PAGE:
You can save every month, a little bit over time, rather than using a line of credit or going into debt later. I always share my Christmas story, how it’s easy to get off track, either buy a super expensive present or something really cheap. If I’ve created that savings bucket over the year, I can preplan and I have a perimeter of how much savings I really have.
So it’s helpful having these extra buckets actually keeps you in your lane when it comes to spending. So here’s the benefit of autopilot when you’re in savings mode. It’s dollar-cost averaging – scooping up the market so you’re investing and you’re putting away your savings at different points.
This means every month you buy into the market and get the average pricing, as opposed to that one-time purchase only once a year. Dollar-cost averaging when you’re investing meaning every month or bi-weekly have better returns over time. So you’re actually doing yourself a favor by setting up the autopilot.
Now here’s another little tip for the autopilot. As extra cash flow increases, which could be maybe you get that slight raise or a loan paid off, or I know for some people working for the government your first six months of Canada Pension Plan payments are taken off and then you get a little bit extra on your paycheque for the last six months because you’ve already prepaid into it.
You can automatically increase your savings by that amount. That’s the beauty of out-of-sight, out-of-mind. Now let’s talk about if you’re in the retirement mode, autopilot means your monthly income payments are set up. You sat with your financial planner and mapped out your income for the year.
We like to do this after tax season, when your taxes are done and you’ve received your notice of assessment, then plan the upcoming year’s income. We review it and then adjust the monthly fixed payments if we need. Maybe the tax that’s taken off, whatever needs adjusting happens ahead of time.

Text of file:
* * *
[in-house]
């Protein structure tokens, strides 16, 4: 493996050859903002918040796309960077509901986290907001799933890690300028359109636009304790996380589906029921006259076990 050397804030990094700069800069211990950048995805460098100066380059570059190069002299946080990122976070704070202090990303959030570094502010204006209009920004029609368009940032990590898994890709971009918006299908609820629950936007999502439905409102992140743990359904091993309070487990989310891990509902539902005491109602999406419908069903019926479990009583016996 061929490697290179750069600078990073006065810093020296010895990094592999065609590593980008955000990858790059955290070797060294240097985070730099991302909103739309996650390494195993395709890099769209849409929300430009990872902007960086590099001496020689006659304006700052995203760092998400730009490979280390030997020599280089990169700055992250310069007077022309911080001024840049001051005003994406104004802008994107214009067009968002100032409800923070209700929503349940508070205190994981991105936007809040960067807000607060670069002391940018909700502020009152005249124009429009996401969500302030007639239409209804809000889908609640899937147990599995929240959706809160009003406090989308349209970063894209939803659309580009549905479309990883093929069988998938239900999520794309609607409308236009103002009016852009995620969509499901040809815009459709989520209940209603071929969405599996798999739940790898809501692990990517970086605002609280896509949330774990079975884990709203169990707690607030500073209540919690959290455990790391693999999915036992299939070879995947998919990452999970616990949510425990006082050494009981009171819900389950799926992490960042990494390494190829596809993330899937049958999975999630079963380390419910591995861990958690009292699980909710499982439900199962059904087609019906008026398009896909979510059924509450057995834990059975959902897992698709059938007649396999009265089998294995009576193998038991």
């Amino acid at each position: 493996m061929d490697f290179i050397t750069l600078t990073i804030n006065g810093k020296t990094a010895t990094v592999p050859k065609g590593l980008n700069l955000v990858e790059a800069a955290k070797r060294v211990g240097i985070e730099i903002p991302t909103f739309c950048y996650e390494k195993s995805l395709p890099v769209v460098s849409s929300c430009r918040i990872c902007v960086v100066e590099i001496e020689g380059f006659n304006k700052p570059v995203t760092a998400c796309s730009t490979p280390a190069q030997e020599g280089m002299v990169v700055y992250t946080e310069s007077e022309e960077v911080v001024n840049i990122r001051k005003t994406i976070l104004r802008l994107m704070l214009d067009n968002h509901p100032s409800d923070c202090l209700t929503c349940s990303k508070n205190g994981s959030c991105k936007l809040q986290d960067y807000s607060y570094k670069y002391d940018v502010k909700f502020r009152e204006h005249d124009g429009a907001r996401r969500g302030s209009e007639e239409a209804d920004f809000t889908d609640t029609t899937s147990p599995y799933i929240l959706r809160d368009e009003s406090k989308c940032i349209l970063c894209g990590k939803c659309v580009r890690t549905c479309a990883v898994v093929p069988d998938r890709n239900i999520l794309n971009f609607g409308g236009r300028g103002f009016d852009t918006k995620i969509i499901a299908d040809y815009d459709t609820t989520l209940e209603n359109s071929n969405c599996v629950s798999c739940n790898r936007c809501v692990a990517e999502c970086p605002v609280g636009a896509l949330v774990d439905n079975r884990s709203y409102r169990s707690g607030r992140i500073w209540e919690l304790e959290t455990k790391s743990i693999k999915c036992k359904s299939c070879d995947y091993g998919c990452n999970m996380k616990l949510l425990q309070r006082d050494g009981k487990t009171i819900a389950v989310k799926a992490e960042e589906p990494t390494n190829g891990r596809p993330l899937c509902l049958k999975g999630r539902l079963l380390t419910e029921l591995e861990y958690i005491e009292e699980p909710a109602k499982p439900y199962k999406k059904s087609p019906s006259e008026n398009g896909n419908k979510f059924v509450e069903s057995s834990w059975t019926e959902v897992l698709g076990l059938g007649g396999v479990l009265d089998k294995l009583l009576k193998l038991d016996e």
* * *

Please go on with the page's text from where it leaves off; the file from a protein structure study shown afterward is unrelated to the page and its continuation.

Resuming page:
This means everything is on autopilot for the year. There should be no surprises. Now a part of this is also reviewing your asset allocation of your portfolio and your risk management. You should review the bucket where you’re receiving your monthly income. How does it look up at the markets? Go down the what-if scenario of needing your monthly income in a downturn.
Do we have a spot where there are no ups and downs and can we still pay out monthly income without selling in a loss? This is part of the autopilot conversation. The what-if Debbie Downer scenario of income payments is a conversation and planning that happens before you need it. That’s the beauty of auto planning, a defensive plan in place, ready to use if you have to.
So for example, in March, this year, when COVID hit and the market dropped to the bottom of the market on March 23rd, 2020, we turned on the top of retirement income from our defense plan. This became the autopilot rather than panic. It became, okay, turn on the button that says defense strategy and then ride it out.
We got this. This has brought the most ease and peace of mind in a time of uncertainty. That’s because we talked about the plan for not if, but when the market goes down and you know what hits the fan, here’s how we deal with it. It feels good to have a plan and helps you stick to it. You come out successful.
That’s autopilot and why you need it. You go on living life, dealing with all the other joys, family, possibly work, knowing you’ve taken care of your financial house. You’ve cleared all the clutter from your brain. You can go on and enjoy other things. So take the time to put your savings on autopilot, pay your bills automatically and make sure your investment strategy happens correctly and without needing your constant intervention.
This will give you peace of mind. That’s it. If you have any questions, send me a note, [email protected]. Until next week. Take care…